Weiss was a huge hit on the kindergarten and preschool circuit. Then she found out about the Puppet Guild of St. Louis. She joined and learned a lot more about the craft.

“That was a great way of learning more skills and also a way of giving back to the community because we did a number of ‘days of puppetry’ fests. I’ve been doing that for 45 years and I’ve been the Puppet Guild program chairman for 10 years.

“The Springboard to Learning program also allowed me to teach puppetry to kids in the inner city and that was wonderful. I did that 27 years. Then I did the same inn the Parkway and Hazelwood School Districts. I was with Springboard up until a couple of years ago. That’s when I retired. I still wanted to perform live, so I was able to get into charity shows.”

That began with Congegation Shaare Emeth where Weiss participated in a fundraising performance. She also has been a perfect fit in the role of Ether’s mother in the Shaare Emeth Purimschpiel program, which ran for several years.

Eventually, Weiss qualified by age to join Broadway Fantasies and St. Louis Showstoppers, with proceeds going to the Siteman Cancer Center. Those lasted until COVID put a halt to live shows.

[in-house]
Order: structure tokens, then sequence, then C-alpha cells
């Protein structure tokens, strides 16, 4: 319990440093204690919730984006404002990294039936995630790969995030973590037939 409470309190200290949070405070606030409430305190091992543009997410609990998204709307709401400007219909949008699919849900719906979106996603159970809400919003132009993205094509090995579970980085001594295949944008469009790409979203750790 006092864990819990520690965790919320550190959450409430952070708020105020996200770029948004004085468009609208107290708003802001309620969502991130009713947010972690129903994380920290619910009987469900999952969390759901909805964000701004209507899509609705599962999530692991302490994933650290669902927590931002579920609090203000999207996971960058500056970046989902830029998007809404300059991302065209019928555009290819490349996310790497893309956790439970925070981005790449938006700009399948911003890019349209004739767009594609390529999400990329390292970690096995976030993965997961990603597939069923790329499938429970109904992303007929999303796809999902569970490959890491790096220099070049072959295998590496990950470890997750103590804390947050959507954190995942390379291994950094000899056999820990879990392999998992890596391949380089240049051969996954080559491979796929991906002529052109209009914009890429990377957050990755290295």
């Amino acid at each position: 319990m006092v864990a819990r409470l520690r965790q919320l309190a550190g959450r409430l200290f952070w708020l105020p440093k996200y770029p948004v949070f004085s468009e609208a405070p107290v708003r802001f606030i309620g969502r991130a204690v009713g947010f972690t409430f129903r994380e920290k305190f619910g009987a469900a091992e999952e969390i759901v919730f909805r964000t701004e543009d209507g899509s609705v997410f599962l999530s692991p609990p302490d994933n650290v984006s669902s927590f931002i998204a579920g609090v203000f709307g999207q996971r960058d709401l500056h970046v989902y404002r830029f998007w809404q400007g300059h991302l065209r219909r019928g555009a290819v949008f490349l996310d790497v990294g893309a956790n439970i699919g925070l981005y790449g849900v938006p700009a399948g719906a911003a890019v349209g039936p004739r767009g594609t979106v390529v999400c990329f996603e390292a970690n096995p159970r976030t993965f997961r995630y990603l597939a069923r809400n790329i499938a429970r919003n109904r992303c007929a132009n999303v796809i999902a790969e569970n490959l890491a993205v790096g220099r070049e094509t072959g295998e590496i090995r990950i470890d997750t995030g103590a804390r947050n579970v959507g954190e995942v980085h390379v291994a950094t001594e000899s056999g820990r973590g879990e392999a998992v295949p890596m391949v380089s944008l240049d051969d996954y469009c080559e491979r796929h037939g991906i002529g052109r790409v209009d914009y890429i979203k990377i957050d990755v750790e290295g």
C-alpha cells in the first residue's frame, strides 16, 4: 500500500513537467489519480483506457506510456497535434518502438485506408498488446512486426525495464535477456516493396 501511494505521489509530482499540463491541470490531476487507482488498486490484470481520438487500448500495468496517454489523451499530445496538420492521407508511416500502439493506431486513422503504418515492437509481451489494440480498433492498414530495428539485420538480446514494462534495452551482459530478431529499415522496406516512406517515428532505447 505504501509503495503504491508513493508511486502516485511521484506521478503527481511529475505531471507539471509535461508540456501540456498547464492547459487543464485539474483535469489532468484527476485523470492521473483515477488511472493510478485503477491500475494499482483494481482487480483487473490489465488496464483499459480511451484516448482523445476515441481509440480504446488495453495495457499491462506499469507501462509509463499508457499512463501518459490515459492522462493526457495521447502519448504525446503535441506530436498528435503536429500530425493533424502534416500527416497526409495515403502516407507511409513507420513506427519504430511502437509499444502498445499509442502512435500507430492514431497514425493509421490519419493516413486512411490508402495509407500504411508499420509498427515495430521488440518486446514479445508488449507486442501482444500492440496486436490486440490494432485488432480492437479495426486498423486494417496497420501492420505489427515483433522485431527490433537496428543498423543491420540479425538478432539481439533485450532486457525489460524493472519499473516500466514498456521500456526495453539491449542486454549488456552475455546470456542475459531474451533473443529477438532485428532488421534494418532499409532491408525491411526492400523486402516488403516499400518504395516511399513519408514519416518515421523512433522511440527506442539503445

Working with the Puppet Guild enabled Weiss to give back to the community by volunteering through puppet festivals. After 45 years working with the Puppet Guild she’s still going strong. Fellow puppeteer Dug Feltch said Weiss has a whimsical outlook that makes her ideal for the world of puppetry.

“Ginny is so kind, so generous, and she relates so well to children,” said Feltch, partner in Bob Kramer’s Marionnettes. “And of course her talent with the puppets. She has over 40 years volunteering with the Puppet Guild, doing workshops and shows. She’s just magical because puppeteers have a whimsy and childlike side of them that never really goes away. She’s just quick and funny and interesting and charming and a great lady.”

Leanne Schneider grew up next door to Weiss in Clayton and the two have remained friends for 70-plus years. She said Weiss has a perpetually positive attitude.

“She’s given of herself to so many different groups with her time and her talents and she does it with such joy,” Schneider said. Hers is a joyful avocation and that always comes across. She’s always full of smiles.”

Weiss also represents the definition of an unsung hero, said Dug Feltch.

“I can’t think of a person more perfect for getting this recognition,” Feltch said. “Many times, puppeteers are behind the curtain and they don’t receive any adulation or notoriety and that’s definitely Ginny, and she does everything so well.”

Ginny Weiss

Age: 82

Family: Weiss has two daughters, seven grandchildren and two great-grandchildren

Home: Creve Coeur

Fun Fact: Weiss’ drama school classmates at Carnegie Mellon University included actress Mariette Hartley and Ellen Travolta, John Travolta’s sister.